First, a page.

Megaprojects for Animals + Public Opinion Polling on climate protest!
Two very different but equally exciting things to share today
Hello! I’ve been slightly underperforming in writing something every 2-4 weeks, but there’s two pieces in this article + one to come shortly, so hopefully that compensates. The two pieces in this blog/newsletter are:
Megaprojects for animals - Neil Dullaghan (from Rethink Priorities) and myself explain why megaprojects (projects that can cost-effectively use $10m+) might be important to think about. In addition, we brainstormed and categorised a long list of these ideas, with great contributions from friends & colleagues
Disruptive climate protests in the UK didn’t lead to a loss of public support for climate policies - Through my work at Social Change Lab, myself and Sam (my colleague) found that disruptive protests by Just Stop Oil and Extinction Rebellion didn’t lead to a “backfire” effect i.e. there was a loss of support for climate policies. In addition, there’s some weak evidence that it actually increased the number of people who are likely to take part in climate action. There was a bit of drama in our findings here so I encourage everyone to read about it below!
Megaprojects for animals
On the megaprojects article, I don’t have too much more to add besides check it out! Megaprojects get a fair bit of attention within longtermism (e.g. here, here, here, here, here, here) but not yet really within animal advocacy. The question we wanted to examine was: do we have similarly scalable and promising opportunities to cost-effectively help animals given additional financial resources?
This is something I think about a lot, as it seems like EA donors are doing reasonably well, and that grantmaking is increasing somewhat quickly. However, it’s not obvious that the opportunities we currently fund to help animals have the ability to cost-effectively absorb 2-3x more donations, which could happen. So our driving motivation was: What are some potential large and effective projects if our current projects become fully funded or less cost-effective? What options do we have for other species and welfare asks? Can they scale?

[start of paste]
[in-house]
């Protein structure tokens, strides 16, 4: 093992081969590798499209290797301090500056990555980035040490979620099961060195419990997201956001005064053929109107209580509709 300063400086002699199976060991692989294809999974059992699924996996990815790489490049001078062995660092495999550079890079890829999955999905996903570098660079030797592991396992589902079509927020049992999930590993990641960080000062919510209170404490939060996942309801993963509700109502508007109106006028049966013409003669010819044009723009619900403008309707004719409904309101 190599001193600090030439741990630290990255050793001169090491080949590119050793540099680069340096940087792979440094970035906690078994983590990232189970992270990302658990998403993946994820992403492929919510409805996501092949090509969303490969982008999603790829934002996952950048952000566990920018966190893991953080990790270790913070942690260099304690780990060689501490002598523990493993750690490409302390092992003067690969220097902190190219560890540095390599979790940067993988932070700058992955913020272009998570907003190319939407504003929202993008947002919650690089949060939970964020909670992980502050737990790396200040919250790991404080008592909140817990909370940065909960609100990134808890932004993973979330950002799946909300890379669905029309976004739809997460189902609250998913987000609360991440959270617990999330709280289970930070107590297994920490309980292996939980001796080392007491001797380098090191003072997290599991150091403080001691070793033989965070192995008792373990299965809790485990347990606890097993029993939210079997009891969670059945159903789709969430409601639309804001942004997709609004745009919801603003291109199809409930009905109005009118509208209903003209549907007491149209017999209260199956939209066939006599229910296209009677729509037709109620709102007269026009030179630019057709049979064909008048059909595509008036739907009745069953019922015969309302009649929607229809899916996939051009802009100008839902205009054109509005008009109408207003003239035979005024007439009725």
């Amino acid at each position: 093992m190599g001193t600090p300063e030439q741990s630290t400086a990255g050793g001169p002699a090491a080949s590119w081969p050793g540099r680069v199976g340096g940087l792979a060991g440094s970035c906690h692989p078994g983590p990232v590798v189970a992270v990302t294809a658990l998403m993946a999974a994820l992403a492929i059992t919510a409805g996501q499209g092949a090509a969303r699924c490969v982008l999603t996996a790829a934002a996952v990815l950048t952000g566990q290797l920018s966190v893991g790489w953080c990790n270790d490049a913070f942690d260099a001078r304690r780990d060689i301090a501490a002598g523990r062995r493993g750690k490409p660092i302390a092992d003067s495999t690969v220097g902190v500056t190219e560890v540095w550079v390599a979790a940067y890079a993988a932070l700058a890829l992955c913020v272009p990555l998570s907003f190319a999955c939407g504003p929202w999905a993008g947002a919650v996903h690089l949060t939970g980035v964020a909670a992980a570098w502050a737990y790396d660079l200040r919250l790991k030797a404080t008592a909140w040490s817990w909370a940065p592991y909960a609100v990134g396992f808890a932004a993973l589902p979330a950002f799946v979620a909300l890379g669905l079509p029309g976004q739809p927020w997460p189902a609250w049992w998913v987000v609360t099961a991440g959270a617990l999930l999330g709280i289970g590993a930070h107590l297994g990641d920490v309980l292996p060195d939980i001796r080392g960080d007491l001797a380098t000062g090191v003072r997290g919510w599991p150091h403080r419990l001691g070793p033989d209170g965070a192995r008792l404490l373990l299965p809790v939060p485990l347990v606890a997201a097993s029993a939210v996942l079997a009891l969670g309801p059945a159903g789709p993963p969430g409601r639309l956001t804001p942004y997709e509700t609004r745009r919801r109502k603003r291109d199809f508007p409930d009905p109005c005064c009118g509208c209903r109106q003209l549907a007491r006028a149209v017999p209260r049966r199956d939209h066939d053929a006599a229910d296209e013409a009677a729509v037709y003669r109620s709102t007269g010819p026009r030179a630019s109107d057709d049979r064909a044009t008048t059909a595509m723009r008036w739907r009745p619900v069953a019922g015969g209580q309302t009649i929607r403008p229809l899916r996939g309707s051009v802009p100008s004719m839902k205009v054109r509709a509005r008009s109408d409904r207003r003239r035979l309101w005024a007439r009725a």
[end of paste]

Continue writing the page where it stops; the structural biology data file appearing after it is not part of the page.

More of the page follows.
For the rest of the article, which is basically lots of exciting ideas, go read it on the EA Forum!
Public Opinion Data from climate protest
I’ll talk about some particularly interesting bits below, as you can read the more comprehensive analysis here.
In short, through our work at Social Change Lab, we commissioned YouGov to conduct three nationally representative surveys of approximately 2,000 people each in the United Kingdom, focusing on their views on climate change, their willingness to engage in environmental activism, and their opinion of the climate activist group Just Stop Oil. Our key results were:
Despite disruptive protests, there was no loss of support for climate policies. We believe this provides some evidence against the notion that disruptive protests tend to cause a negative public reaction towards the goals of the disruptive movement.
There was a marginally statistically significant change (p = 0.09) in the self-reported likelihood of participants taking part in environmental activism from before the protests to after the protests. Whilst this is slightly outside standard scientific margins of error, we think it’s still worth reporting weak evidence which readers can interpret for themselves (see more here).
Attention to the actions of Just Stop Oil was significantly lower than previous campaigns, such as ones by Insulate Britain or Extinction Rebellion, by an order of 4-33x. We think this was largely due to the Russian invasion of Ukraine. We believe this factor also significantly reduced our effect size, as most of the impact of protest is via media coverage.